F-86 Sabre N86FS, at the time owned and operated by
Photo by Max Haynes - MaxAir2Air.com
History: In 1944, North American Aviation
submitted a design for a swept-wing day fighter which could also be used as a dive-bomber
or escort fighter. Two prototype XP-86s were contracted in late
1944, but were not built until after WWII due to the incorporation of several design
modifications which were prompted by German research data. The first XP-86 prototype flew
on 1 October 1947, powered by a 3,750-pound thrust G.E. J35 engine. After it was
re-engined with a more powerful G.E. J47 turbojet the following spring, it was
re-designated the YP-86A, and exceeded the speed of sound in a
shallow dive. The first production model was initially designated the P-86A,
but became the F-86A in June 1948. By the time the new fighter
entered US Air Force service in 1949, it had gained the name "Sabre."
Many variants were produced throughout the Sabre's life, the most numerous being
the F-86D, an all-weather/night fighter, or which 2,054 were
built. In addition to the Sabres built by North American, Canadair Ltd. in Montreal built
60 F-86Es for the US Air Force, plus at least 1,750 Sabre
Mk 2/3/4/5/6s for the Royal Canadian Air Force and the Royal Air Force. The
later Sabres were powered by various models of the native Orenda engine. Construction of
the Sabre was also undertaken by Australia's Commonwealth Aircraft Corporation, which
modified the aircraft design to accept two 30-mm Aden guns and a Rolls-Royce Avon 26
engine. Similarly, Fiat in Italy assembled at least 220 F-86Ks
from component kits provided by North American, and Japan's Mitsubishi company assembled
approximately 300 more.
An offshoot of the F-86 program began when the US Navy and Marine Corps submitted a
request for an evaluation variant of the F-86E Sabre, which they designated the XFJ-2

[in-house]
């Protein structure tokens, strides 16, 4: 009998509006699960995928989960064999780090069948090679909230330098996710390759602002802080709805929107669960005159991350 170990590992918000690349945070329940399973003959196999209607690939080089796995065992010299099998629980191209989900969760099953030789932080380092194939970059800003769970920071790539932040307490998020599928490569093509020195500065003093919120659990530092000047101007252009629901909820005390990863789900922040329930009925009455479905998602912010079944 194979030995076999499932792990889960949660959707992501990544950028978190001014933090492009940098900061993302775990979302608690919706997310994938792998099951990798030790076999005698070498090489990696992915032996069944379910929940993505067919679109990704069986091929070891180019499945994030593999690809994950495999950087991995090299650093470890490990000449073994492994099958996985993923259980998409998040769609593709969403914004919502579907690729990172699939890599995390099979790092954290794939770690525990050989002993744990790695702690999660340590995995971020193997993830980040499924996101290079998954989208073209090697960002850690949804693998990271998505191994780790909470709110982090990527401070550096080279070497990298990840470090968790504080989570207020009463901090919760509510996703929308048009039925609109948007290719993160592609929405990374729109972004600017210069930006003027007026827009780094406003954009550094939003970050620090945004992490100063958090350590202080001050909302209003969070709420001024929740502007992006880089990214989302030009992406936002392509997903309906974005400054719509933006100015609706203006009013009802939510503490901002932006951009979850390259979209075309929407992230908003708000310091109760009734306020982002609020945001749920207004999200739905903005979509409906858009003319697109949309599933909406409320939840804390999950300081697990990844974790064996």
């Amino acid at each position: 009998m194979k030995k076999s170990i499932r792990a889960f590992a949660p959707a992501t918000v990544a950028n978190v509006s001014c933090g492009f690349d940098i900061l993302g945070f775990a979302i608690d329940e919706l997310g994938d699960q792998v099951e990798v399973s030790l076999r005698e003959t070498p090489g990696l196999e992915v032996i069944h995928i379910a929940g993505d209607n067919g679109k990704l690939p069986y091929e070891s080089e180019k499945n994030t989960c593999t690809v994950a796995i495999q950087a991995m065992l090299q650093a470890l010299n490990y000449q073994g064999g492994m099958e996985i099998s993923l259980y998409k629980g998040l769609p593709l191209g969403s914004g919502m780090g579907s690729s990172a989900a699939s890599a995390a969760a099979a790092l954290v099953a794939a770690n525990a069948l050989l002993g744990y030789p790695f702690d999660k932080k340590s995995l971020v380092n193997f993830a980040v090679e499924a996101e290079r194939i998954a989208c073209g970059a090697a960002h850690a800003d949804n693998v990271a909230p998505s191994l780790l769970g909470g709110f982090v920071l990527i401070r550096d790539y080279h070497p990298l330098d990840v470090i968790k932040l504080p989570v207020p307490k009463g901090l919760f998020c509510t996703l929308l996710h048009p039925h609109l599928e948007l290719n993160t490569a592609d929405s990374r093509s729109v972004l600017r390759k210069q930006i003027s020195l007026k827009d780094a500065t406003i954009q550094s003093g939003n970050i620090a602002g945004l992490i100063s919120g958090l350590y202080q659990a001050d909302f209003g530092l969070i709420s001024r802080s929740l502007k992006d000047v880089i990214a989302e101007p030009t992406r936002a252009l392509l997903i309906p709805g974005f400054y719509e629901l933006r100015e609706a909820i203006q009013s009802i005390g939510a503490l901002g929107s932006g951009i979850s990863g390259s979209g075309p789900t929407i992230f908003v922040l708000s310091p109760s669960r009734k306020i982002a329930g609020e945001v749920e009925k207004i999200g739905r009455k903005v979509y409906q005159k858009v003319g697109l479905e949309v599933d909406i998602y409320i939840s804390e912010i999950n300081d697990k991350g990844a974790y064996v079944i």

Fury. This new airplane had an arresting hook, an extended nose gear, and a
catapult hitch. Later variants of the Fury improved on these features. The FJ-2
had folding wings, the FJ-3 had a deeper fuselage and more
powerful engine, and the totally-redesigned FJ-4 and FJ-4B
attack aircraft bear only a passing resemblance to their predecessors. [Editor's Note:
See our photo coverage of EAA AirVenture 2003 for a photo of
an FJ-4 Fury.]
The F-86 saw extensive action in the Korean war, where it was often pitted against
the slightly superior MiG-15. Despite the imbalance of capability in their airplanes,
Sabre pilots were able to gain superiority over the MiGs. F-86s were exported to many
nations around the world, and several live on as target drones, test and research aircraft
and, of course, privately-owned warbirds. There is also one
Nicknames: Sabredog; Dog; Dogship
(F-86D); Cheesefighter (Dutch F-86Ks, named after the former
Amsterdam Superintendent of Police, a Mr. Kaasjager, whose name
translated to "Cheesefighter" or "Cheesehunter").
Engine: One 7,500-pound thrust afterburning General Electric J47-GE-17B or -33 turbojet
Weight: Empty 12,470 lbs., Max
Takeoff 17,100 lbs.
Wing Span: 37ft. 1in.
Length: 40ft. 4in.
Height: 15ft. 0in.
Maximum Speed at
Seal Level: 707 mph
Range: 835 miles
Armament: 24 69.9-mm (2.75-inch)
Number Built: 9,502
Number Still Airworthy:
F-86 Cockpit Photos:
(Click for larger)
"Sabre Shoot" -- Associate Editor Job Conger
covers a memorable air-to-air photo shoot of Mike Keenum's beautiful F-86.
Duncan's F-86 Sabre Website
"Airspray" Sabre Photos
MiG vs. Sabre Anatomy -- NOVA
North American F-86 History
Sabre Pilots Association
Sabre Pilots Association of the Air Division
(SPAADS) -- RCAF
USAF Museum Sabre page
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